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Two Different Spaces; Two Different Audiences

August 7, 2008

I've long been aware of the impact that a performance venue can have on an audience. But it wasn't until I saw two shows on two adjacent days in two very different venues by the same company that I realized just how differently audiences behave in contrasting settings.

Last week, I caught two of the four productions in Shakespeare Santa Cruz's summer season: Shakespeare's All's Well That Ends Well and Lanford Wilson's Burn This. All's Well was performed in the Glen -- a magical and surprisingly intimate outdoor space framed by towering redwood trees. Burn This was produced in the Festival's great indoor space, which also feels quite cozy despite its fairly generous 500+ seat size thanks to the gentle rake of the stadium seating around the apron stage. The audience for the Shakespeare was one of the most responsive I've ever seen at any production -- indoor or outdoor. They cheered and whooped with delight in the comic scenes. They yelled out stuff like "oh no!" when Bertram rejected Helena. They clapped between scenes and generally made themselves very much part of the experience. Contrastingly, the Wilson crowd was much more subdued. They clapped only at the end of the entire play. You could have heard a pin drop in the room, it was so quiet.

I should start out by stating the obvious: In order to compare the impact of spaces properly, I would need to see the same -- or at least very similar -- plays produces in the two venues. Burn This is clearly a very different kind of theatrical experience than All's Well. Yet in some ways the two works are comparable -- they're both pretty intense plays about human relationships, they're both dark comedies, and the key characters in both dramas are complex and fully-rounded. Given that a large percentage of SSC's audiences are subscribers and go to see most if not all of the four shows on the festival's program, a comparison doesn't seem completely spurious.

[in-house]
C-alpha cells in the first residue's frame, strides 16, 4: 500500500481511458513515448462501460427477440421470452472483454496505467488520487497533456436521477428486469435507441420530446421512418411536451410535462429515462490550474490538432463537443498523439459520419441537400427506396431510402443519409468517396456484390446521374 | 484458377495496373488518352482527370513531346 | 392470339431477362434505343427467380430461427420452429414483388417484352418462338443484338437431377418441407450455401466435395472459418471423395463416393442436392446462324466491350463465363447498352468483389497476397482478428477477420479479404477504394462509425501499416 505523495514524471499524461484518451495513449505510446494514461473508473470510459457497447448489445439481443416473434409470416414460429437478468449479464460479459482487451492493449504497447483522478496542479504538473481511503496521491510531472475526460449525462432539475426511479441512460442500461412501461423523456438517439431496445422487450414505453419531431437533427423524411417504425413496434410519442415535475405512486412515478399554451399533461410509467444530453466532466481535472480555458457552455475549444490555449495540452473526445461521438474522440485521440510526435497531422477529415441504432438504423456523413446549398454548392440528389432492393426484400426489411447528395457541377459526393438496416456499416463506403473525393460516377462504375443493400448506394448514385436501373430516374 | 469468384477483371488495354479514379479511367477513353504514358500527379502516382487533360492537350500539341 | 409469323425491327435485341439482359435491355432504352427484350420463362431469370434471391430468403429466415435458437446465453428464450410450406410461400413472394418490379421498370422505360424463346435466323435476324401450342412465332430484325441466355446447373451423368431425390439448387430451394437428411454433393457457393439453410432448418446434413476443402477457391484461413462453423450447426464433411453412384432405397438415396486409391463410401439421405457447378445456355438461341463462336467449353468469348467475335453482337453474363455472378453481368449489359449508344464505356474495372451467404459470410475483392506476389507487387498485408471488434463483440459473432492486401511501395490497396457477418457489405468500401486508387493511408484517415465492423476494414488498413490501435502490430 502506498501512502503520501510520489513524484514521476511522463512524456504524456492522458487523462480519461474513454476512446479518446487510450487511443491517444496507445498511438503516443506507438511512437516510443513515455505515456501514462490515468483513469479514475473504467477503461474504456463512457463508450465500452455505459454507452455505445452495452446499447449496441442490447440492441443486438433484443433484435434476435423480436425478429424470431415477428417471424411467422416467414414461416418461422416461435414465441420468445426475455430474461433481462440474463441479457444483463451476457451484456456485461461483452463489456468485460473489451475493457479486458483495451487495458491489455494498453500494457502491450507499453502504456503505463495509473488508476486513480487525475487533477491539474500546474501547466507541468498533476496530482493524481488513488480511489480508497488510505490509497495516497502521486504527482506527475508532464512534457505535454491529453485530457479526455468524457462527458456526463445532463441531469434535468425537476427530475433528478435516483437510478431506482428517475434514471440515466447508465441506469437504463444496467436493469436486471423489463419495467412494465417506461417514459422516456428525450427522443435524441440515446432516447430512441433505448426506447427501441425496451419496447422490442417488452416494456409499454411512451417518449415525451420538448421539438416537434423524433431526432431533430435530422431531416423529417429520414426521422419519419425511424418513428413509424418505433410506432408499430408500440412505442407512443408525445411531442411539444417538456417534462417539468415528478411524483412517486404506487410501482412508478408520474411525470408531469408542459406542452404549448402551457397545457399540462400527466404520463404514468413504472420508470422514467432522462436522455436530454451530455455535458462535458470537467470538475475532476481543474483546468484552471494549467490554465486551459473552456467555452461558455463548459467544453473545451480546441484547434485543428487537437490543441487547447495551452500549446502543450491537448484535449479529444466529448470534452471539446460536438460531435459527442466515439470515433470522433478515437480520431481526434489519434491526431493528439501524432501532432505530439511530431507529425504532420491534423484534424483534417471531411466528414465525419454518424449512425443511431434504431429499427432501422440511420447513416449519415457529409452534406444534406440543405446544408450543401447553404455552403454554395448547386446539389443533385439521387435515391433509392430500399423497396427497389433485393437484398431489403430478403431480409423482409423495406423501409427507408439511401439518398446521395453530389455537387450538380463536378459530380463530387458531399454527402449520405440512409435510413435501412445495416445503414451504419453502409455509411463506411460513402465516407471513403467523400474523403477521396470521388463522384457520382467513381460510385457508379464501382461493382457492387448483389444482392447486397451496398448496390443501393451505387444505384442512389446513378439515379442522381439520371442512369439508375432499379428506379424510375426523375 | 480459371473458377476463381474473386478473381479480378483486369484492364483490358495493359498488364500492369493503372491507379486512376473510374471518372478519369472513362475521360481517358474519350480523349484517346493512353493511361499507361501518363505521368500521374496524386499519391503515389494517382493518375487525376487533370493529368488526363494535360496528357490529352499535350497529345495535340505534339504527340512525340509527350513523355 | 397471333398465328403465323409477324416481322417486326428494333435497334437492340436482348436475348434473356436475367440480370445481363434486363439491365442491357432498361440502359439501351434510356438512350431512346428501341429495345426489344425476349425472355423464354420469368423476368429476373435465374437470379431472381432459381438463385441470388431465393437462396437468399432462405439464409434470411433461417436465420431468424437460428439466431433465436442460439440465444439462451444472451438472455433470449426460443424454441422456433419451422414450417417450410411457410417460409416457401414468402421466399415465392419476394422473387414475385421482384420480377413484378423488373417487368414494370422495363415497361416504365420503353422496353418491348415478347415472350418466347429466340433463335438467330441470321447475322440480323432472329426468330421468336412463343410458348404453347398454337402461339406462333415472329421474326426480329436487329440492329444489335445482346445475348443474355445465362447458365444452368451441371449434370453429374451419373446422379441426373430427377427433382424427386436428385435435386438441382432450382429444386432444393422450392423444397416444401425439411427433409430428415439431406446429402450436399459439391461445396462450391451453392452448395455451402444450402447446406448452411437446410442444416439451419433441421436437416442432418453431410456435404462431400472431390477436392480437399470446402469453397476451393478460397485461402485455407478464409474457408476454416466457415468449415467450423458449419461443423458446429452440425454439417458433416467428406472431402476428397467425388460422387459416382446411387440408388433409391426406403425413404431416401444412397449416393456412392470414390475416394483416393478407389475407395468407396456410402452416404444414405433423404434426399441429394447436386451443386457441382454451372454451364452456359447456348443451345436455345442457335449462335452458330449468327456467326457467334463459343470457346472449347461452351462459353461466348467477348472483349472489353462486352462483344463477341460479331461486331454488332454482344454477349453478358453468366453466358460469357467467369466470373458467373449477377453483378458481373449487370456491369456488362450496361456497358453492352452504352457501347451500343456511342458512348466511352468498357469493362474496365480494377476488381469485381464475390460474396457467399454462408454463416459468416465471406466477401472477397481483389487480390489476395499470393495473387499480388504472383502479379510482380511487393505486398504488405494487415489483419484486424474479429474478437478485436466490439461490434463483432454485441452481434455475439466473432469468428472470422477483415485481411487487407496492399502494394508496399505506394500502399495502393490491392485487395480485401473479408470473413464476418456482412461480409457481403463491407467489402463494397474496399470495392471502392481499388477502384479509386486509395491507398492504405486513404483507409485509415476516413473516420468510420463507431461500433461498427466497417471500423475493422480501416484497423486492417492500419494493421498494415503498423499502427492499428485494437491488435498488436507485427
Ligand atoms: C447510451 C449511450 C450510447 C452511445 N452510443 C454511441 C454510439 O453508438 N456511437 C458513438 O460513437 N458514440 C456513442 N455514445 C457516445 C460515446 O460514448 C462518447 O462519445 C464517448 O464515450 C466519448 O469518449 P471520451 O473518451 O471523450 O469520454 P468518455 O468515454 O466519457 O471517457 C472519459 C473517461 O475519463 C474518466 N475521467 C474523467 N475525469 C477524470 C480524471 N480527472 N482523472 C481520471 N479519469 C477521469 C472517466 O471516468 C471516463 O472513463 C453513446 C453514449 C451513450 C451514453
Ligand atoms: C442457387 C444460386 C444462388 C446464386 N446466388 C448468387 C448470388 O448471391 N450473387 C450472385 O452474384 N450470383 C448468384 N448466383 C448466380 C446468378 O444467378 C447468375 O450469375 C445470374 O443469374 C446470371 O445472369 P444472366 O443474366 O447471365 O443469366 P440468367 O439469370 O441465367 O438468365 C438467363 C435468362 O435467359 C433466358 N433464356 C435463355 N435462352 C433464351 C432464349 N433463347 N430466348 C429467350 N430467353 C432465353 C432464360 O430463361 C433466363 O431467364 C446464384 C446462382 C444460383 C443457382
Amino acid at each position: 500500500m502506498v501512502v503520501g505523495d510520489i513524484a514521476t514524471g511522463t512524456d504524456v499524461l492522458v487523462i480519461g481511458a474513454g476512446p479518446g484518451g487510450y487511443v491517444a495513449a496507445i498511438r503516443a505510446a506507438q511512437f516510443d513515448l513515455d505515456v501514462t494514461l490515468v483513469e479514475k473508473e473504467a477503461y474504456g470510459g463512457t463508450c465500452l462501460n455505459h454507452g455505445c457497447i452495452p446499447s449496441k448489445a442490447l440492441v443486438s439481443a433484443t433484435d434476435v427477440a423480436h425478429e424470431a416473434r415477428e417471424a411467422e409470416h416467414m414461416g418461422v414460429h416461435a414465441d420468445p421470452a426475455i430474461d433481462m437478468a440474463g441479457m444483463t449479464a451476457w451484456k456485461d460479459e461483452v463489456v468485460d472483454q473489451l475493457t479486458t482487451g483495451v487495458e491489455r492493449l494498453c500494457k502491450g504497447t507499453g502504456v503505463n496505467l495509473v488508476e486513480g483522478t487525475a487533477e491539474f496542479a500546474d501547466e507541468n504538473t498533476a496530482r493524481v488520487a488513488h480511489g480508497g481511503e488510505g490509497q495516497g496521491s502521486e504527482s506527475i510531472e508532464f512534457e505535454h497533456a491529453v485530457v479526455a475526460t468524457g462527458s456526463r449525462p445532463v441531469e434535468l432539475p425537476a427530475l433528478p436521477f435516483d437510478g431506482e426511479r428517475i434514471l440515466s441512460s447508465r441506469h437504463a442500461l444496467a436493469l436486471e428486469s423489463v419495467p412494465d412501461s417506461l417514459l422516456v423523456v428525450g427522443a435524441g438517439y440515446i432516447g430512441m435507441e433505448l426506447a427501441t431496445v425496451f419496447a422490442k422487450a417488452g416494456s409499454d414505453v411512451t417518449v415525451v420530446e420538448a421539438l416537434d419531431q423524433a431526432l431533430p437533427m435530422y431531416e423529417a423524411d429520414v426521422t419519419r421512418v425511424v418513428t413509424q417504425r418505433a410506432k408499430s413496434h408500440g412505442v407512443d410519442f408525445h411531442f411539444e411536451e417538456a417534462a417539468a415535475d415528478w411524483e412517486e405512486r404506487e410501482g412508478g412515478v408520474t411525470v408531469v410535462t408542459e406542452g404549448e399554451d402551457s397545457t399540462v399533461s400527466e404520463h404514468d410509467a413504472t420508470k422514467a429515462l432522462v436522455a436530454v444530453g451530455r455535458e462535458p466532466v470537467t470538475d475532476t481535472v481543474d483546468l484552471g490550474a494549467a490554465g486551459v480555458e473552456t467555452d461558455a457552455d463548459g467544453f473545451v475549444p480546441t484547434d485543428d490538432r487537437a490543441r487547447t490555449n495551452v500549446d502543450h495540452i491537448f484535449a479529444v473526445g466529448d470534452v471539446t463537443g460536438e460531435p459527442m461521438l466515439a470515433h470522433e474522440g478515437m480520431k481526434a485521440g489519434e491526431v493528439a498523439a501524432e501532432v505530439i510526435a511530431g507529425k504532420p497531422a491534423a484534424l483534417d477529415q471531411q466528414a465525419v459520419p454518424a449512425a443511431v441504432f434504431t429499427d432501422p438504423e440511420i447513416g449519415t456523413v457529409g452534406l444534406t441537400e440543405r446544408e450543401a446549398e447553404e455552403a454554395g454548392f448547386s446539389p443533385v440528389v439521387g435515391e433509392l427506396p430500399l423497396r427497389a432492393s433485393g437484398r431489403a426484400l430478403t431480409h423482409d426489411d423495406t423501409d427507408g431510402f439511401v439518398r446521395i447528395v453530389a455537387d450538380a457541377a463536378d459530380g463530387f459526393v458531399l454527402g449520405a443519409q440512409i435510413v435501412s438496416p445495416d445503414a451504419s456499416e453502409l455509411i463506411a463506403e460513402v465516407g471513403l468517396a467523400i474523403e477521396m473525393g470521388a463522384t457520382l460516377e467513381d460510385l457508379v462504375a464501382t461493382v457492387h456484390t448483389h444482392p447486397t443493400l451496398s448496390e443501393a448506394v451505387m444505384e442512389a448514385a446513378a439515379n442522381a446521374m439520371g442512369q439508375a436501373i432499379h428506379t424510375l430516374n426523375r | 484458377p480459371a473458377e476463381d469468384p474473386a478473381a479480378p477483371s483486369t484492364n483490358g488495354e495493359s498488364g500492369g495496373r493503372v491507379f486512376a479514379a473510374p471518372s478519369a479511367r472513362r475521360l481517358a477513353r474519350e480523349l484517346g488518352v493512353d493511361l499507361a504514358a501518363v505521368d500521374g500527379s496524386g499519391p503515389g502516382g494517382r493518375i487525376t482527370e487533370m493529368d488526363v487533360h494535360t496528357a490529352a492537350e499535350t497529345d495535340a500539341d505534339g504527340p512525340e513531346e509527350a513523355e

So why should the audiences respond in such polar ways? It's hard to believe that the content and presentation of the plays themselves are responsible for this phenomenon. I have a hunch that the reactions of the crowd have more to do with the settings than anything else. If Burn This were performed in the Glen, amid those wonderful trees and with people lounging on blankets, munching snacks and drinking wine throughout, I think audiences would be much more vocal. Similarly, All's Well would probably provoke less of an overt reaction if it were played under a lighting grid than a leafy canopy, with the audience sitting in regular rows of theatre seats without the snacks and drinks.

I'd be interested to find out if the experience I had at these two plays matches the one for audiences seeing the other two productions in SSC's current season: Shakespeare's Romeo & Juliet and Itamar Moses' Bach at Leipzig. On a related theme -- I wonder how contemporary plays like Moses' and Wilson's would play outdoors? Putting the Bard under the stars is the obvious thing to do. I wonder if the festival's new artistic director Marco Barricelli will ever be bold enough to stage a newer work in the Glen and bring Shakespeare inside?

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